Kenya’s public debt has hit Ksh7.71 trillion from Ksh7.28 trillion in December 2020 according to official data from the Central Bank of Kenya (CBK).
For the first time in history, the government is set to hit the Ksh1 trillion mark in borrowing, with this year’s debt projected to hit Ksh1.169 trillion.
“Kenya’s public and publicly guaranteed debt stood at Ksh7.7 trillion by the end of June 2021. This comprised Ksh3.69 trillion domestic debt (47.9 percent) and Ksh4.01 trillion external debt,” said CBK.
The Ksh1.169 trillion encompasses the 38-month loan agreement between the government and the International Monetary Fund (IMF) worth Kshh257 billion.
The loan agreement, in which Kenya has already received Ksh78 billion, was signed in April through the Extended Credit Facility (ECF) and Extended Fund Facility (EFF). In April, Kenya received Ksh34.45 billion as part of the loan and Ksh44 billion in May.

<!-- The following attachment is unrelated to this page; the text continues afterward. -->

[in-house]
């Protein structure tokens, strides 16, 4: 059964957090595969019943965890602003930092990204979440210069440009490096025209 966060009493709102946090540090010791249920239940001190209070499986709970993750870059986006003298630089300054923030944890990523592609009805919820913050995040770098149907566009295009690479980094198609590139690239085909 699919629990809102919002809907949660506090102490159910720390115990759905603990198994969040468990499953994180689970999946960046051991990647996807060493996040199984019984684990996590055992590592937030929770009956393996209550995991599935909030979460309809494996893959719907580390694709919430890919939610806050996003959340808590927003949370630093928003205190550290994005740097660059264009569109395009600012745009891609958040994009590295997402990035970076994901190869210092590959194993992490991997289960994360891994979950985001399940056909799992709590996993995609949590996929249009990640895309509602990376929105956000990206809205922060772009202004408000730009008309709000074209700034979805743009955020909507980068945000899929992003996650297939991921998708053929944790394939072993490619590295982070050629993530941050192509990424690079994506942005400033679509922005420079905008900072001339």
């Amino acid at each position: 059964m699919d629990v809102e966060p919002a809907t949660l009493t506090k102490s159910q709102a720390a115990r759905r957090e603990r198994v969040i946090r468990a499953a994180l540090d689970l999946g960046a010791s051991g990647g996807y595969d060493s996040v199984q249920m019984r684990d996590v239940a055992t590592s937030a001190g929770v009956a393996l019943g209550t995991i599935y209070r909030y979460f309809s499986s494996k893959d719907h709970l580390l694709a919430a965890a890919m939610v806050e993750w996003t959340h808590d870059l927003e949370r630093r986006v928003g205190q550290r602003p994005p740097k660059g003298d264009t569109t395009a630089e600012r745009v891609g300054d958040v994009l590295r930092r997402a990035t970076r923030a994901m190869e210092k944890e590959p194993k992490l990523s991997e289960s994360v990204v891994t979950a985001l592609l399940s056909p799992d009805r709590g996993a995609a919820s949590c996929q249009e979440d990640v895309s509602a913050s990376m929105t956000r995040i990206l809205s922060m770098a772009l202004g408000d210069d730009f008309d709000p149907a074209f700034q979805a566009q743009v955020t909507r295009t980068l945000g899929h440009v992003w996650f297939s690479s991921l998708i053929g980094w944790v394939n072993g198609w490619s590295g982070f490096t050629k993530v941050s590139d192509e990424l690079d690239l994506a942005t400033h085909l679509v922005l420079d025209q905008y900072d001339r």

In June, the government raised Ksh107.9 billion from a Eurobond offer and another Ksh80.9 billion from the World Bank.
Worse still, a big chunk of the borrowed money will be used to service debts on recurrent expenditures, which take up a third of the budget. This year’s budget for the country has hit a historic high of Ksh3.65 trillion against a projected revenue collection of Ksh2 trillion.
State-Owned Enterprises (SOEs) have a combined debt of Ksh171 billion while ministerial overdrafts amount to Ksh47 billion.
Public debt could reach an all-time high of Ksh8.59 trillion by June 2022, even as the government plans to borrow an additional Ksh930 billion over the next 12 months.
Currently, the public debt ceiling has been set at Ksh9 trillion, and the government is petitioning Parliament to raise the ceiling for more borrowing.